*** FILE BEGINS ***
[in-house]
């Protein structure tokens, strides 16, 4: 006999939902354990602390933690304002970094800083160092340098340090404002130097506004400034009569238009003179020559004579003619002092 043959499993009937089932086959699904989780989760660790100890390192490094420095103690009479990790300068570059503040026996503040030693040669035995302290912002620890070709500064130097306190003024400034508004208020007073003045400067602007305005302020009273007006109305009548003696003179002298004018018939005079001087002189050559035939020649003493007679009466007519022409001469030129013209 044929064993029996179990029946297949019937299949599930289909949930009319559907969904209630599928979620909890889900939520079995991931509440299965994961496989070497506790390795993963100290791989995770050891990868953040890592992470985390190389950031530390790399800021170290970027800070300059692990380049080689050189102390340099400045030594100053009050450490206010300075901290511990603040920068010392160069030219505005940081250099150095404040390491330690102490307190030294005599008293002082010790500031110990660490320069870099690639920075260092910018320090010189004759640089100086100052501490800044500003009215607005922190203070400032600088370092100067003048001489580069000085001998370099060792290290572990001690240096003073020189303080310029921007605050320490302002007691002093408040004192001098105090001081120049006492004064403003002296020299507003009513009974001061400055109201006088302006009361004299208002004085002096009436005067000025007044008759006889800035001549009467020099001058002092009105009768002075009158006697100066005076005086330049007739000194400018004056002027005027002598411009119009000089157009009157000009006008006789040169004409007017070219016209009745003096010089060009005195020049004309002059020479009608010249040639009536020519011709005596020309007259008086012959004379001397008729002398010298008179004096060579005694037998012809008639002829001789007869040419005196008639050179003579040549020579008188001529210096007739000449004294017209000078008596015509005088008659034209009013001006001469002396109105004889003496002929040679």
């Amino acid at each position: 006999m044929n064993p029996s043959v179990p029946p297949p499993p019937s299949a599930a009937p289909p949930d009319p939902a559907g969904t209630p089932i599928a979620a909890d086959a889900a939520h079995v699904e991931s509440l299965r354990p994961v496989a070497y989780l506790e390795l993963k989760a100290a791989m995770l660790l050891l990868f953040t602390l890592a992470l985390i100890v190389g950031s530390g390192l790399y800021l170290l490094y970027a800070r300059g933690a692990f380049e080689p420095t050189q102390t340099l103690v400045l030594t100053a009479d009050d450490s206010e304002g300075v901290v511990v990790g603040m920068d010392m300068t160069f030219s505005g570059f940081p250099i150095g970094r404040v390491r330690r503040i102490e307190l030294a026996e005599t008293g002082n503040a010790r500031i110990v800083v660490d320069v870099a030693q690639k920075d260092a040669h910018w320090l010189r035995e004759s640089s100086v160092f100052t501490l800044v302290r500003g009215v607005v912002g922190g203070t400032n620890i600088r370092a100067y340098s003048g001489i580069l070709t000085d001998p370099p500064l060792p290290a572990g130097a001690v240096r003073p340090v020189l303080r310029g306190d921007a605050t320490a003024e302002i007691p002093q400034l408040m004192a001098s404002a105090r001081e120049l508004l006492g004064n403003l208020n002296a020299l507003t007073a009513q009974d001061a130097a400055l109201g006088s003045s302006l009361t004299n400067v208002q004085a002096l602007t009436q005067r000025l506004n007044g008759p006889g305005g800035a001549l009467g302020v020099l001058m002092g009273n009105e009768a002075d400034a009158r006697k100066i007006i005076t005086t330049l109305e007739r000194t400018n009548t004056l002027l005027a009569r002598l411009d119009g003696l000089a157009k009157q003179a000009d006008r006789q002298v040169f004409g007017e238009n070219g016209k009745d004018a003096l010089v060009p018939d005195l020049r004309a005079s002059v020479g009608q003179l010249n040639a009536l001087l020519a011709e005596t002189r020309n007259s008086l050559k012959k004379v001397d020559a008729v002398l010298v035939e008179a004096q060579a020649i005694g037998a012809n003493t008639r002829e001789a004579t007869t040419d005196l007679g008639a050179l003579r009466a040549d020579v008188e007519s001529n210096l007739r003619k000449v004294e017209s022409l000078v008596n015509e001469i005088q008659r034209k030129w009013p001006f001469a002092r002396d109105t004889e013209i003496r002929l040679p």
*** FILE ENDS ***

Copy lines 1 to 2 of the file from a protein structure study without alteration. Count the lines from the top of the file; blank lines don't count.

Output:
[in-house]
């Protein structure tokens, strides 16, 4: 006999939902354990602390933690304002970094800083160092340098340090404002130097506004400034009569238009003179020559004579003619002092 043959499993009937089932086959699904989780989760660790100890390192490094420095103690009479990790300068570059503040026996503040030693040669035995302290912002620890070709500064130097306190003024400034508004208020007073003045400067602007305005302020009273007006109305009548003696003179002298004018018939005079001087002189050559035939020649003493007679009466007519022409001469030129013209 044929064993029996179990029946297949019937299949599930289909949930009319559907969904209630599928979620909890889900939520079995991931509440299965994961496989070497506790390795993963100290791989995770050891990868953040890592992470985390190389950031530390790399800021170290970027800070300059692990380049080689050189102390340099400045030594100053009050450490206010300075901290511990603040920068010392160069030219505005940081250099150095404040390491330690102490307190030294005599008293002082010790500031110990660490320069870099690639920075260092910018320090010189004759640089100086100052501490800044500003009215607005922190203070400032600088370092100067003048001489580069000085001998370099060792290290572990001690240096003073020189303080310029921007605050320490302002007691002093408040004192001098105090001081120049006492004064403003002296020299507003009513009974001061400055109201006088302006009361004299208002004085002096009436005067000025007044008759006889800035001549009467020099001058002092009105009768002075009158006697100066005076005086330049007739000194400018004056002027005027002598411009119009000089157009009157000009006008006789040169004409007017070219016209009745003096010089060009005195020049004309002059020479009608010249040639009536020519011709005596020309007259008086012959004379001397008729002398010298008179004096060579005694037998012809008639002829001789007869040419005196008639050179003579040549020579008188001529210096007739000449004294017209000078008596015509005088008659034209009013001006001469002396109105004889003496002929040679």